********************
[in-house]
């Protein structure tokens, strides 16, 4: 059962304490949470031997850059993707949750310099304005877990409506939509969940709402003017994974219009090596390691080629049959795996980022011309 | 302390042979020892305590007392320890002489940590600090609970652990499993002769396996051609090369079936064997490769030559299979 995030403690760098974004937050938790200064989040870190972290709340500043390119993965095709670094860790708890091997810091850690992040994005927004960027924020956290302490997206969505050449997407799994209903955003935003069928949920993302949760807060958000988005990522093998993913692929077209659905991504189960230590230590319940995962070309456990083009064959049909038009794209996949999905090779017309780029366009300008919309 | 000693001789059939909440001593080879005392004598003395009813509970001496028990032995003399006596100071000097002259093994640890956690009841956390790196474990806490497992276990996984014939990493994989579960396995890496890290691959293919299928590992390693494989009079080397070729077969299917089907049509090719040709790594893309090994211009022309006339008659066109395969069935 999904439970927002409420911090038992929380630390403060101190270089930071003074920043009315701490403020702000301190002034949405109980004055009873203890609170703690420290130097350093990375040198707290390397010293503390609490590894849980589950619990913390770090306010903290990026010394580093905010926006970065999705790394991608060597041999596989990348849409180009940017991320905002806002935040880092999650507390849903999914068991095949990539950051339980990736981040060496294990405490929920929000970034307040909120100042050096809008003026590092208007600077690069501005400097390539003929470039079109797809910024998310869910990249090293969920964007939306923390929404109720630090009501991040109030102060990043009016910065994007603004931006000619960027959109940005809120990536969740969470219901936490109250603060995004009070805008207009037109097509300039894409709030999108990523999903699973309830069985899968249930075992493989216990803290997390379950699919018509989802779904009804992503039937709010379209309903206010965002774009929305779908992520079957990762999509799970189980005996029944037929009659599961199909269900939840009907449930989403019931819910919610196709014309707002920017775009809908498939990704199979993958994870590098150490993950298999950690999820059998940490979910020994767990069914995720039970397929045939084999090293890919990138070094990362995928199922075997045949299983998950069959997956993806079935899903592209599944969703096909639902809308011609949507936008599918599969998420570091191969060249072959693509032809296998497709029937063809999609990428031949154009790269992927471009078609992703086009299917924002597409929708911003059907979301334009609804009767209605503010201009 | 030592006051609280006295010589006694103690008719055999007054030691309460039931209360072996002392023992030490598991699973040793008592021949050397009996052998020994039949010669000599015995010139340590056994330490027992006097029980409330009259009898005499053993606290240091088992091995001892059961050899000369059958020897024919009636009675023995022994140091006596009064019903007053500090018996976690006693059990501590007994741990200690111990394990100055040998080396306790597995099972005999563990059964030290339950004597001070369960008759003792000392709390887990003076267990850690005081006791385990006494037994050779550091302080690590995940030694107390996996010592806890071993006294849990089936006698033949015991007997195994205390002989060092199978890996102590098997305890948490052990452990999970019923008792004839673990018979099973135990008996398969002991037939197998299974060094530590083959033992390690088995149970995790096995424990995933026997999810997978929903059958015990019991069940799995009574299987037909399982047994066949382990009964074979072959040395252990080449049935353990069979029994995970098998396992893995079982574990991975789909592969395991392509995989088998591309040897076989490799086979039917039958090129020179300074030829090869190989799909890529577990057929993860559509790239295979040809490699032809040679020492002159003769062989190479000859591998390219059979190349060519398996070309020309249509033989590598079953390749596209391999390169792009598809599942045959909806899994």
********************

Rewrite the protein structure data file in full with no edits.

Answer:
[in-house]
């Protein structure tokens, strides 16, 4: 059962304490949470031997850059993707949750310099304005877990409506939509969940709402003017994974219009090596390691080629049959795996980022011309 | 302390042979020892305590007392320890002489940590600090609970652990499993002769396996051609090369079936064997490769030559299979 995030403690760098974004937050938790200064989040870190972290709340500043390119993965095709670094860790708890091997810091850690992040994005927004960027924020956290302490997206969505050449997407799994209903955003935003069928949920993302949760807060958000988005990522093998993913692929077209659905991504189960230590230590319940995962070309456990083009064959049909038009794209996949999905090779017309780029366009300008919309 | 000693001789059939909440001593080879005392004598003395009813509970001496028990032995003399006596100071000097002259093994640890956690009841956390790196474990806490497992276990996984014939990493994989579960396995890496890290691959293919299928590992390693494989009079080397070729077969299917089907049509090719040709790594893309090994211009022309006339008659066109395969069935 999904439970927002409420911090038992929380630390403060101190270089930071003074920043009315701490403020702000301190002034949405109980004055009873203890609170703690420290130097350093990375040198707290390397010293503390609490590894849980589950619990913390770090306010903290990026010394580093905010926006970065999705790394991608060597041999596989990348849409180009940017991320905002806002935040880092999650507390849903999914068991095949990539950051339980990736981040060496294990405490929920929000970034307040909120100042050096809008003026590092208007600077690069501005400097390539003929470039079109797809910024998310869910990249090293969920964007939306923390929404109720630090009501991040109030102060990043009016910065994007603004931006000619960027959109940005809120990536969740969470219901936490109250603060995004009070805008207009037109097509300039894409709030999108990523999903699973309830069985899968249930075992493989216990803290997390379950699919018509989802779904009804992503039937709010379209309903206010965002774009929305779908992520079957990762999509799970189980005996029944037929009659599961199909269900939840009907449930989403019931819910919610196709014309707002920017775009809908498939990704199979993958994870590098150490993950298999950690999820059998940490979910020994767990069914995720039970397929045939084999090293890919990138070094990362995928199922075997045949299983998950069959997956993806079935899903592209599944969703096909639902809308011609949507936008599918599969998420570091191969060249072959693509032809296998497709029937063809999609990428031949154009790269992927471009078609992703086009299917924002597409929708911003059907979301334009609804009767209605503010201009 | 030592006051609280006295010589006694103690008719055999007054030691309460039931209360072996002392023992030490598991699973040793008592021949050397009996052998020994039949010669000599015995010139340590056994330490027992006097029980409330009259009898005499053993606290240091088992091995001892059961050899000369059958020897024919009636009675023995022994140091006596009064019903007053500090018996976690006693059990501590007994741990200690111990394990100055040998080396306790597995099972005999563990059964030290339950004597001070369960008759003792000392709390887990003076267990850690005081006791385990006494037994050779550091302080690590995940030694107390996996010592806890071993006294849990089936006698033949015991007997195994205390002989060092199978890996102590098997305890948490052990452990999970019923008792004839673990018979099973135990008996398969002991037939197998299974060094530590083959033992390690088995149970995790096995424990995933026997999810997978929903059958015990019991069940799995009574299987037909399982047994066949382990009964074979072959040395252990080449049935353990069979029994995970098998396992893995079982574990991975789909592969395991392509995989088998591309040897076989490799086979039917039958090129020179300074030829090869190989799909890529577990057929993860559509790239295979040809490699032809040679020492002159003769062989190479000859591998390219059979190349060519398996070309020309249509033989590598079953390749596209391999390169792009598809599942045959909806899994």